If your conscience does not give you the freedom to pledge allegiance to the flag, then you should not do so. We are Christians first, not Americans. No Christian should violate his or her conscience. A child of God may gain understanding in the future that frees that disciple to do something he or she previously did not sense the freedom to do. But until that time, it is best for a believer not to go against conscience.

If a Christian is convinced it is right to pledge allegiance to the flag, he or she should not criticize or be judgmental toward the brother or sister who does not. Neither should the disciple who conscientiously objects to making the pledge find fault with the one who freely participates in the act.

For me, the freedom to pledge allegiance to the flag is based on one primary reality that leads to a secondary consideration. For clarification, I am speaking of my practice as an individual American citizen who is also a citizen of a greater nation -- the kingdom of God. As a pastor, I would not lead the church to pledge allegiance to the flag corporately nor do I consider it appropriate to display the flag in a worship center.

As an individual, I say the pledge of allegiance because:

1. The pledge is relative. It is not absolute. It is not ultimate. When I place my hand on my heart, look at the flag and say the pledge, I realize it is not my primary allegiance. I like what David Mathis, executive editor with Desiring God and a pastor, wrote in a blog post three years ago on July 4: "If we are in Christ, joined to him by faith, all other pledges of allegiance have been relativized, whatever our nation of origin or naturalization." I recognize the pledge to the flag does not usurp my commitment to Jesus. When I say the pledge, I am acknowledging I have responsibilities as a citizen of the United States and I am grateful for the God-given privilege of experiencing the benefits of living in this country. But I am not saying the flag or this country is my Sovereign Lord. Only Jesus is my Lord.

No commitment we make in our lives matches or surpasses that to Christ. As Christians, we sometimes make pledges other than the one we make to the flag.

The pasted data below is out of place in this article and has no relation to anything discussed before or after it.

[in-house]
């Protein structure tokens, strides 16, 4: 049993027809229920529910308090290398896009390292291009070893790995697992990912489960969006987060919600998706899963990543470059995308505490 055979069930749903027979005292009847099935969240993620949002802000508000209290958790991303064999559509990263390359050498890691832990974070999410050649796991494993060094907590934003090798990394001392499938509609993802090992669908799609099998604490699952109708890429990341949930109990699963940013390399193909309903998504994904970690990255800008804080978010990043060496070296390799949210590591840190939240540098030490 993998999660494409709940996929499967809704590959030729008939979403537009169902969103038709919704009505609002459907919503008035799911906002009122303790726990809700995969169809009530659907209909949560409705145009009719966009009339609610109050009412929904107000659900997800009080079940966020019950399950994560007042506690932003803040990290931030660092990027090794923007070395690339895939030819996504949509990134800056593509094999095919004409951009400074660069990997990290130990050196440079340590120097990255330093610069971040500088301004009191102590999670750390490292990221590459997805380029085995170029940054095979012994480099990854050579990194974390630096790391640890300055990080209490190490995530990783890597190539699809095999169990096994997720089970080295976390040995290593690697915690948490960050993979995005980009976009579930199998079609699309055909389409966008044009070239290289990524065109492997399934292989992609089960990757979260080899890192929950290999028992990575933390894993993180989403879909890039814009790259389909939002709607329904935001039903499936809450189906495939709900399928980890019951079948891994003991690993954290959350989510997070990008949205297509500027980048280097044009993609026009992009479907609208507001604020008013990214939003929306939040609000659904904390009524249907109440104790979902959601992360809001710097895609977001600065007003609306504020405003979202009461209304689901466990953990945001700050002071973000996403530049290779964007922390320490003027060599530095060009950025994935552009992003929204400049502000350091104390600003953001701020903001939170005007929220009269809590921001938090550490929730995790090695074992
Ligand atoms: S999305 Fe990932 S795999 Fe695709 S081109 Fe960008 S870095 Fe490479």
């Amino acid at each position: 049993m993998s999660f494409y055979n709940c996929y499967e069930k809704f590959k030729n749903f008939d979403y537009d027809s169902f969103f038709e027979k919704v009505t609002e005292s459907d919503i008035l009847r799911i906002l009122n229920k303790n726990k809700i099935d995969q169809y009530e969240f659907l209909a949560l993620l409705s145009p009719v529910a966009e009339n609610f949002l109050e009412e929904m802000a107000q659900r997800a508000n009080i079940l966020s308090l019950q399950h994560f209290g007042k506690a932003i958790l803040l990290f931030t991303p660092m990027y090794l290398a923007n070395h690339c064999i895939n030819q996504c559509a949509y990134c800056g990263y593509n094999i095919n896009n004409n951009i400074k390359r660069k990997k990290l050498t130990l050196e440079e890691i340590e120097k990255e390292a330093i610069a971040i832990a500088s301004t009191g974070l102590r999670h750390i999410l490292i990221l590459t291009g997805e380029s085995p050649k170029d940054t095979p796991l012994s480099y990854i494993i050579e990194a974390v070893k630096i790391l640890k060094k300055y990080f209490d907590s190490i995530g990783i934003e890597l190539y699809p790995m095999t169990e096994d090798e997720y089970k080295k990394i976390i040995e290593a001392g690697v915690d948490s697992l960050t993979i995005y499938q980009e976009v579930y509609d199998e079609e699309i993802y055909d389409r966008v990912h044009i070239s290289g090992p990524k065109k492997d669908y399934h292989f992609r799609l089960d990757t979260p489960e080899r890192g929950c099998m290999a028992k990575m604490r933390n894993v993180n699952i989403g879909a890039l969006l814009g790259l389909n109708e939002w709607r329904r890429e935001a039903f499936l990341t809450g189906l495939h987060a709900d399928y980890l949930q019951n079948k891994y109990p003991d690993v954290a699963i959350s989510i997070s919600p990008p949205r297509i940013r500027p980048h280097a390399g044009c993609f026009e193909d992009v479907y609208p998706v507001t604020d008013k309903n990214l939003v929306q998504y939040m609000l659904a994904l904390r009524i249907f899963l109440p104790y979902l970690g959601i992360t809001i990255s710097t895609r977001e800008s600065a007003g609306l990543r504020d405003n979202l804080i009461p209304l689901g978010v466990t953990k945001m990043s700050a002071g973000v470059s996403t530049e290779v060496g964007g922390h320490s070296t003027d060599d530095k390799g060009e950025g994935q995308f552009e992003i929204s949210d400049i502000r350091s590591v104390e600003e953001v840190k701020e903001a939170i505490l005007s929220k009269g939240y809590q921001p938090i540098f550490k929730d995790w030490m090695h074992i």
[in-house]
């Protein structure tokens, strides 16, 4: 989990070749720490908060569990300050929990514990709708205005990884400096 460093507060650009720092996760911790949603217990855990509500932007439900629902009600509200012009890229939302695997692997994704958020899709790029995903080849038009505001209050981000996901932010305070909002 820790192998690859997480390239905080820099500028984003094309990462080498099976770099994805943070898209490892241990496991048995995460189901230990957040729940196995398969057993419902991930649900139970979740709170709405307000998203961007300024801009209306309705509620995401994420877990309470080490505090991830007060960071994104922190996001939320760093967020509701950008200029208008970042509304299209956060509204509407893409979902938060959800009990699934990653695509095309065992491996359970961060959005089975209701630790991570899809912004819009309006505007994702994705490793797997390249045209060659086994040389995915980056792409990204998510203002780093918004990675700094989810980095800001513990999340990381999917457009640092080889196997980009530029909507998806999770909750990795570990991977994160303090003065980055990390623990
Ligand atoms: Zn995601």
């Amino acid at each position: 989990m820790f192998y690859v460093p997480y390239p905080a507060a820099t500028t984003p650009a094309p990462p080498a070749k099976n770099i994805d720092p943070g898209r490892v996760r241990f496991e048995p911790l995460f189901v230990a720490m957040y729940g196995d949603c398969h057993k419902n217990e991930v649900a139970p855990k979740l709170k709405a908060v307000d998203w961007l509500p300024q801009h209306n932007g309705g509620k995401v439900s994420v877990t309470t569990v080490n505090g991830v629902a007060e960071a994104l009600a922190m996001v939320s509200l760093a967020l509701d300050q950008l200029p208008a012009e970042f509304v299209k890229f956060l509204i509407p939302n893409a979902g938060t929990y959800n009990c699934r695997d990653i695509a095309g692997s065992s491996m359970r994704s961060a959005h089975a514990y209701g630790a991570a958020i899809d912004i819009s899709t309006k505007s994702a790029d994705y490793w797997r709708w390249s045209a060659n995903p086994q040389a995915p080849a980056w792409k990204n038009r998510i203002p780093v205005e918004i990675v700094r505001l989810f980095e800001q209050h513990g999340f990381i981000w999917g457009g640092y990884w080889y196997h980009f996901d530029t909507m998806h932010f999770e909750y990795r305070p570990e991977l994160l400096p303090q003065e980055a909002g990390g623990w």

When a Christian takes the military oath or the oath of office to Congress, he or she makes a pledge, including these words: "I do solemnly swear (or affirm) that I will support and defend the Constitution of the United States against all enemies, foreign and domestic; that I will bear true faith and allegiance to the same." A Christian can make that pledge of allegiance without compromising his or her allegiance to Jesus as Lord.

When a Christian makes a marriage vow, he or she is making a pledge that is relative in some sense. If a person threatens to divorce a Christian husband or wife unless the spouse recants his or her confession of Christ, the follower of Jesus is left with no option but to affirm allegiance to Him as Lord. In so doing, the Christian demonstrates the covenant with Christ overrules the covenant of marriage.

2. The pledge can be missional. Since I believe I am free to pledge allegiance to the flag, not to do so could hinder my opportunity to befriend, serve and evangelize my unbelieving family, friends and other neighbors. I am a follower of Christ who believes the Bible is authoritative in life and Jesus is the only way to God and eternal life. Those beliefs already separate me from the beliefs of many, if not most, Americans. I am not looking for questionable ways to separate myself from others and possible ministry to them. I don't want to set up unnecessary barriers to friendship with and evangelism of my fellow citizens.

(Since this issue came up within our church in a gathering of the whole fellowship last year, I am making a request of the parents of Covenant Community Church: If your children were present and heard various opinions expressed on this topic, I would like you to consider reading this post to them that they might be aware of their pastor's perspective. Thank you for considering my request.)

* -- Photo credit